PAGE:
Why does the Government Grant patents?
The government grants patents to inventors, which gives them a right to exclude others from practicing the patented technology. In return, the inventors must disclose the technology to the public instead of keeping it secret.
Federal law outlines to what extent an inventor must disclose the invention's technology to receive a valid patent. It’s not a question of whether the invention qualifies for a patent or not, but rather how much the inventor must reveal when preparing the application.
But this law ensures that the government’s getting a fair deal. Granting the ability to exclude competitors is by its very nature anti-competitive or monopolistic. Thus, it hurts the economy because it allows the patent holder (owner) to either charge a higher price for its patented product or it allows the owners to gather a greater share of the market or market share because the product contains superior features that the patent prevents competitors from adding to their product.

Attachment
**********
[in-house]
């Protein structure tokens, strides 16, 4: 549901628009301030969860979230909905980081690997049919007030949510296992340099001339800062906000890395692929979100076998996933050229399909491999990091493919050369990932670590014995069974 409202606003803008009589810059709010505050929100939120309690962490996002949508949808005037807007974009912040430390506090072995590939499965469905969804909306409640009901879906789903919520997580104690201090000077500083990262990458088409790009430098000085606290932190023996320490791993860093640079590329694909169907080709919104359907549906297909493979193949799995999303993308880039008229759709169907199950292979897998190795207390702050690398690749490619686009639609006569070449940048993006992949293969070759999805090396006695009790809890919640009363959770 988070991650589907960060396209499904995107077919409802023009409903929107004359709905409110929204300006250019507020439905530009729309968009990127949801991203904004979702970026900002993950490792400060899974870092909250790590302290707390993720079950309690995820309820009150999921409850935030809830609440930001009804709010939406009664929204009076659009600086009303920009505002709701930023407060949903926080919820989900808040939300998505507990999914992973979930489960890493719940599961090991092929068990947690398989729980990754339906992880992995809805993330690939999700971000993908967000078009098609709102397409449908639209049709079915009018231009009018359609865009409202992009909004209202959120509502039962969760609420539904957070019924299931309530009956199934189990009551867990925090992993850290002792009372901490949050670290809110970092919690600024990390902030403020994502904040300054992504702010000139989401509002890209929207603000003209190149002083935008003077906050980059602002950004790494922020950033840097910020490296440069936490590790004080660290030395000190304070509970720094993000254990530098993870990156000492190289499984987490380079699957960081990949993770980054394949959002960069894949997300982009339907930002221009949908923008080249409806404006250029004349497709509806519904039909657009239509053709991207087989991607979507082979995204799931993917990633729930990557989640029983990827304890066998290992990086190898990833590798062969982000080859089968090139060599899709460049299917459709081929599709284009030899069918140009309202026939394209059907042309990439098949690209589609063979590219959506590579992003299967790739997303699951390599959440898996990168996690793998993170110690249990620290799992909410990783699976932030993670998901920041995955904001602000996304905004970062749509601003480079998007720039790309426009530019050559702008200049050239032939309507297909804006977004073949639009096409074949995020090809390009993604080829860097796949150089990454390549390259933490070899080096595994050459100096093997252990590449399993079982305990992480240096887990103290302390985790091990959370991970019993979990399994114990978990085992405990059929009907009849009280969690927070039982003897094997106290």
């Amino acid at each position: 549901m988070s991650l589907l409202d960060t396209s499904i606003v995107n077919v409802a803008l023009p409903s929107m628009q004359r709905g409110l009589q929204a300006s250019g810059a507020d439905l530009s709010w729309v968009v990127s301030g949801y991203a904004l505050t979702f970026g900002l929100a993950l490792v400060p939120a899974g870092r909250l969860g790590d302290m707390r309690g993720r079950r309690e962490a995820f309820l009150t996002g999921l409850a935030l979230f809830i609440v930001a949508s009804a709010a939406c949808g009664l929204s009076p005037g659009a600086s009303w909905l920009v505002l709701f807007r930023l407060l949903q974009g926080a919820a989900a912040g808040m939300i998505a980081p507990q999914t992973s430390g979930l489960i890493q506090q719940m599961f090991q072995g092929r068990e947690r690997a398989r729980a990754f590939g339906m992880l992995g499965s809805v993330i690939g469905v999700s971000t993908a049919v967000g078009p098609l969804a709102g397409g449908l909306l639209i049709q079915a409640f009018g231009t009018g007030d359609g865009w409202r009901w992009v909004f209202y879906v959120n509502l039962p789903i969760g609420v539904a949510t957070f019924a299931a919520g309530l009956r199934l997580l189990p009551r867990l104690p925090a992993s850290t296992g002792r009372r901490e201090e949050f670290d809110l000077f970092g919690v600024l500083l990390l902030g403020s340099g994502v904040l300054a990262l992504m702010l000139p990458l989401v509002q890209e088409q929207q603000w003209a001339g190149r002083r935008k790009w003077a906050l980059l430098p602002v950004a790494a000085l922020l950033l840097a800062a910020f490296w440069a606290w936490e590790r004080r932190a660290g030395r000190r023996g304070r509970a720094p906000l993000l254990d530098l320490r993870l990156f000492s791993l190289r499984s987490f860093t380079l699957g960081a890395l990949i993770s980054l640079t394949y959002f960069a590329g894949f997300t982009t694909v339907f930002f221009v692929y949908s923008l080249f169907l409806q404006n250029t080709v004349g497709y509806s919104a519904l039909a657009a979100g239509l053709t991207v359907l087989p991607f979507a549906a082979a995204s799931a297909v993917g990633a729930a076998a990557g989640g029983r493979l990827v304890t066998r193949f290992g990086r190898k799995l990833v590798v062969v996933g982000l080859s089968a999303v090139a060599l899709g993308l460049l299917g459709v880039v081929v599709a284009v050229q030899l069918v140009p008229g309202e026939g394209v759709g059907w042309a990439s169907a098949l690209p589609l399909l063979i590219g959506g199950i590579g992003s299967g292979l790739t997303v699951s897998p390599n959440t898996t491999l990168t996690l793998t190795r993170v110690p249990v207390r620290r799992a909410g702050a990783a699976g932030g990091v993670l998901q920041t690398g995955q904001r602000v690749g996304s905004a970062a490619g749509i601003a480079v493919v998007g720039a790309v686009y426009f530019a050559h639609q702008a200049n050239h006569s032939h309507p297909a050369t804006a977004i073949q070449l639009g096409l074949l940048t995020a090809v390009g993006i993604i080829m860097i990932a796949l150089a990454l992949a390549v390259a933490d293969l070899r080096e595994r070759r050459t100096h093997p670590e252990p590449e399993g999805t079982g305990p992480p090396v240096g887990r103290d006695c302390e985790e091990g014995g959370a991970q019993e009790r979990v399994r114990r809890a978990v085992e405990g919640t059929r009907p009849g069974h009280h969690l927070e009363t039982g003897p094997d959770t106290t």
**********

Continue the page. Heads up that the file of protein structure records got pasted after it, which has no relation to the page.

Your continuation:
But the government grants this right despite the negative effect on competition. It does this because, in return for the right to exclude, the owner must fully reveal or report all of their knowledge about the invention (that people don't already know). This report increases what the public knows. (The patent holder can’t get a patent while keeping the recipe for the secret sauce secret).
Also, the new invention solves a problem that someone hasn’t already solved or that someone has solved in a different way. Once the patent expires, everyone will be able to use the new information. And, if the invention makes the product superior, other competitors will have to create a different solution to the problem, but they’ll have the inventor’s disclosures to assist them in their efforts. And when they go for their patent, the cycle repeats.